The advancement department at Guelph has a limited data analysis/datamining infrastructure. Fundraisers have a growing need for this work/resources in this area. Throughout 2019, Advancement Research, in coordination with the Information Services and Business Analysis teams, has designed and executed basic data analysis/mining projects for specific colleges within the university. These projects, which provided concrete aggregated donor/alumni information, have proved extremely popular and useful. Three units have received this type of analysis to date. We’ll discuss how Guelph hit a tipping point on this need, how it has been executed, and successes coming out of the projects so far.

Learning Objectives:
  • Describe how an advancement shop with no/limited data analytics/mining infrastructure can start fulfilling basic needs in those areas
  • Outline how fundraisers and support personnel collaborate in a basic datamining program
  • Describe how the University of Guelph has made use of its early datamining projects so far

 

Students and Donors Benefit When Silos Disappear: How to break down barriers between the Student Financial Aid and Philanthropy functions at your institution
Kathryn Davidson - Philanthropy Director, Lakehead University
Josh Levac - Associate Registrar, Student Awards and Financial Aid, Lakehead University

Canadian post-secondary philanthropy departments play an important role in helping to fund many of the projects that their institutions undertake. One major component is the solicitation of funding from donors to help establish scholarships, bursaries and awards. In many cases the responsible departments are silos, understanding only their work, and the lack of communication can result in frustrated employees and donors. Over the past 5 years, Lakehead University has started to break down our interoffice barriers, communicate, and develop an internal methodology that can help other siloed institutions to develop synergies and create an open dialogue and understanding of processes.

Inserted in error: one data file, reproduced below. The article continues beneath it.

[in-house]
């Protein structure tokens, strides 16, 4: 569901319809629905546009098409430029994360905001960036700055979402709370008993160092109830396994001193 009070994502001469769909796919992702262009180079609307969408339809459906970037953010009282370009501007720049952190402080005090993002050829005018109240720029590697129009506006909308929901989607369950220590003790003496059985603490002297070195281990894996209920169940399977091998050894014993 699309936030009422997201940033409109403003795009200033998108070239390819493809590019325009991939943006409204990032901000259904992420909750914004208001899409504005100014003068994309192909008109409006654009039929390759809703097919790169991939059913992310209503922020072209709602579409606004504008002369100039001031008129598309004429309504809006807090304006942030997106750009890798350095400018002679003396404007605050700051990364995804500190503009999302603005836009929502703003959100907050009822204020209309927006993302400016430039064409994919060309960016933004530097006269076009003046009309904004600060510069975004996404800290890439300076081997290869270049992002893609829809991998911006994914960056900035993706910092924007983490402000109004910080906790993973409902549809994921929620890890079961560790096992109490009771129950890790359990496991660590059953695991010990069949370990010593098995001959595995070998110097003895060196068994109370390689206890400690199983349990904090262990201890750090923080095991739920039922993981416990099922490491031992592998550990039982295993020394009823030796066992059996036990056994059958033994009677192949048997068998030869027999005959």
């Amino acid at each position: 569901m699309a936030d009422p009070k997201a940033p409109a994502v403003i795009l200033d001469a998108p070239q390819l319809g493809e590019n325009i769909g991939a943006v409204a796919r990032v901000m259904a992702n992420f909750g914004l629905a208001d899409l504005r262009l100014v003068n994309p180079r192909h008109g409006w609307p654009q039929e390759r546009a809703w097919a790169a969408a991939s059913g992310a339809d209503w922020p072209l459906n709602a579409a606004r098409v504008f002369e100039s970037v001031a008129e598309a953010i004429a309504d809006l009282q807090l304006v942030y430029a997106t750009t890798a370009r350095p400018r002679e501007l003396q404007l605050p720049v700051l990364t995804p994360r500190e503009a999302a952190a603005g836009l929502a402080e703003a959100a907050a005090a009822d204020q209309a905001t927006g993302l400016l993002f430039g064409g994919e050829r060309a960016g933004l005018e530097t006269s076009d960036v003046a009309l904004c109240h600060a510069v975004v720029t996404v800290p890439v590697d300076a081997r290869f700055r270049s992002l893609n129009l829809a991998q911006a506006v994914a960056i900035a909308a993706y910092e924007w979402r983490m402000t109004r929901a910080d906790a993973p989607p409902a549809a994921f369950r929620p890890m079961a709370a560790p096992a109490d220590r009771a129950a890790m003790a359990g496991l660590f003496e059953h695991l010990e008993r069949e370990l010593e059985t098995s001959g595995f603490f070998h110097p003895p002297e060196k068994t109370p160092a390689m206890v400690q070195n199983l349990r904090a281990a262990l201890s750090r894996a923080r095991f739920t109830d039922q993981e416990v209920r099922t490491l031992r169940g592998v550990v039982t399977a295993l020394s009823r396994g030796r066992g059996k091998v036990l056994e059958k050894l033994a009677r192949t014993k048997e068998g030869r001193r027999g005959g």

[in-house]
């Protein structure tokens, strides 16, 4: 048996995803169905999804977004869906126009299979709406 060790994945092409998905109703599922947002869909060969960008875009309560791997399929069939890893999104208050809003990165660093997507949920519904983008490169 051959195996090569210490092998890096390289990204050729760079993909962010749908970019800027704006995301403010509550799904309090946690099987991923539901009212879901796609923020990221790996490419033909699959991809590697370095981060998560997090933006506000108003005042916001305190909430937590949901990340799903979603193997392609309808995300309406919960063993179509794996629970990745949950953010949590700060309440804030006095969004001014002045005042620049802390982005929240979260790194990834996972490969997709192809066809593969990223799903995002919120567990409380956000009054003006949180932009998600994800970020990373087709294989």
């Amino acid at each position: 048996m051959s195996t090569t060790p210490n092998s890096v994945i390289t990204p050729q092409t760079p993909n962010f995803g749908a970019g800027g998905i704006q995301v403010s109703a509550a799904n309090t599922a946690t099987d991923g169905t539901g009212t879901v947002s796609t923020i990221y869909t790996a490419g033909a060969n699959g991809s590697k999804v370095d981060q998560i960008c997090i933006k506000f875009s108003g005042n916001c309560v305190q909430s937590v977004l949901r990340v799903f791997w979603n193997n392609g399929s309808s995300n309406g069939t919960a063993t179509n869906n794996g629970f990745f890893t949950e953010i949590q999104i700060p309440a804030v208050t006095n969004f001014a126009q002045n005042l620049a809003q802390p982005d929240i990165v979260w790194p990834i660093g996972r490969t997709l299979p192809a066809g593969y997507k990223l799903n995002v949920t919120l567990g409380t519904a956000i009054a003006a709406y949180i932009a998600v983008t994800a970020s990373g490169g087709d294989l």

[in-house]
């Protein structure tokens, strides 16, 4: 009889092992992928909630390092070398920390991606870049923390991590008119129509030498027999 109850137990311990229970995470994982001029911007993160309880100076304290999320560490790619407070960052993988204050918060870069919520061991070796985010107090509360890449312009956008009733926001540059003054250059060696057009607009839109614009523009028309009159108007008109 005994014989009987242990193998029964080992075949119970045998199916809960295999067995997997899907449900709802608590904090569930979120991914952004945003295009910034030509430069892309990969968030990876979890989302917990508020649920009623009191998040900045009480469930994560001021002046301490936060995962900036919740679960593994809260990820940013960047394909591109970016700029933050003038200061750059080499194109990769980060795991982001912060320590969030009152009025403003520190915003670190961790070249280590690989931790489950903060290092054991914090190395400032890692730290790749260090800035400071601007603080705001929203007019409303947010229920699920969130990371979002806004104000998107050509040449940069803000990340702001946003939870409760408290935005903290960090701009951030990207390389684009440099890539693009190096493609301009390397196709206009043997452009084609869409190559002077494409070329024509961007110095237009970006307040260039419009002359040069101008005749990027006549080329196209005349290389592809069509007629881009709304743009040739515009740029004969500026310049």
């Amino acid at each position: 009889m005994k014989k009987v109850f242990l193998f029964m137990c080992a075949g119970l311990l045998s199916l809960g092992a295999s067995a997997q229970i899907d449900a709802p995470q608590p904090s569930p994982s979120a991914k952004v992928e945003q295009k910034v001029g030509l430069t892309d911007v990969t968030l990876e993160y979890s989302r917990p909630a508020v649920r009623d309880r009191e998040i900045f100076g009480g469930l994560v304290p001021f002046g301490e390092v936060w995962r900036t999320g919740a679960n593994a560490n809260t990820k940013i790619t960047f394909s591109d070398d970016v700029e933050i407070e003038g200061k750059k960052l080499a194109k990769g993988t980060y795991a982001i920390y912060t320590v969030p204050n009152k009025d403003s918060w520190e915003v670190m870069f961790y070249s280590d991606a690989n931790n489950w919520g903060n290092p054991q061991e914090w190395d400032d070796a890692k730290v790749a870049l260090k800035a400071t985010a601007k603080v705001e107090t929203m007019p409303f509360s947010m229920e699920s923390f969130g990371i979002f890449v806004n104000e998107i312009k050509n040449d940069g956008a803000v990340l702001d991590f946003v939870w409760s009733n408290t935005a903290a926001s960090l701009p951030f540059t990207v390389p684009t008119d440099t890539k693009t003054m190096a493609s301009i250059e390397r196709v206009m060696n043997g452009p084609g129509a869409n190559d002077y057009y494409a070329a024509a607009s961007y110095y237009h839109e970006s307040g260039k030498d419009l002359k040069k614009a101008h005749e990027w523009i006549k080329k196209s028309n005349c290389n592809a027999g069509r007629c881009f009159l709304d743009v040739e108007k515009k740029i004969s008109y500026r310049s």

Learning Objectives:
  • Demonstration of best practice in procedures and communication between departments
  • Development of Student Financial Aid Policy
  • Demonstration of benefits to students and donors when silos are broken down

 

Legal, Possible and Practical: Drafting Effective Gift Agreements that Capture Donor Intent
Debbie Meyers - Assistant Vice President for Advancement Operations, Chautauqua Institution

Learn how to create effective gift agreements that will honor and document your donors’ intentions while benefitting and protecting your organization. We’ll look at ways to identify restrictions and preferences that are legal, possible and practical. We’ll also discuss how to create a toolkit to educate and collaborate with gift officers during the process.

Learning Objectives:
  • The importance of gift documentation
  • Must-have elements in an effective gift agreement
  • Legal and practical considerations in drafting gift agreements

 

Small but Mighty - How a lean and mean university creatively ploughed through its campaign goal
Jo-Anne Ryan - Vice President, Philanthropy, TD Insurance
Jacqueline Scott - Associate Vice-Principal, University Advancement, Bishop's University

Located in the beautiful Eastern Townships of Quebec, with a student population of 2,500, an alumni population of 20,000, and a shoestring advancement budget, Bishop’s University managed to surpass their Leading the Way Campaign goal of $30M to reach $44M in only six years. We will share innovative strategies used to engage alumni in fundraising, volunteering, and formal mentoring over the course of the Campaign and beyond. This session will highlight emerging trends in Canada such as the landscape of donor-advised funds, women and philanthropy and giving trends among high-net-worth Canadians.

Learning Objectives:
  • Share trends in philanthropy among high net worth donors
  • How to succeed on a shoestring budget
  • Creative ways to engage volunteers and donors

 

Calling All Colleges - An Affinity Session for Community College Advancement Professionals
Tom Meadus - Director of Advancement, New Brunswick Community College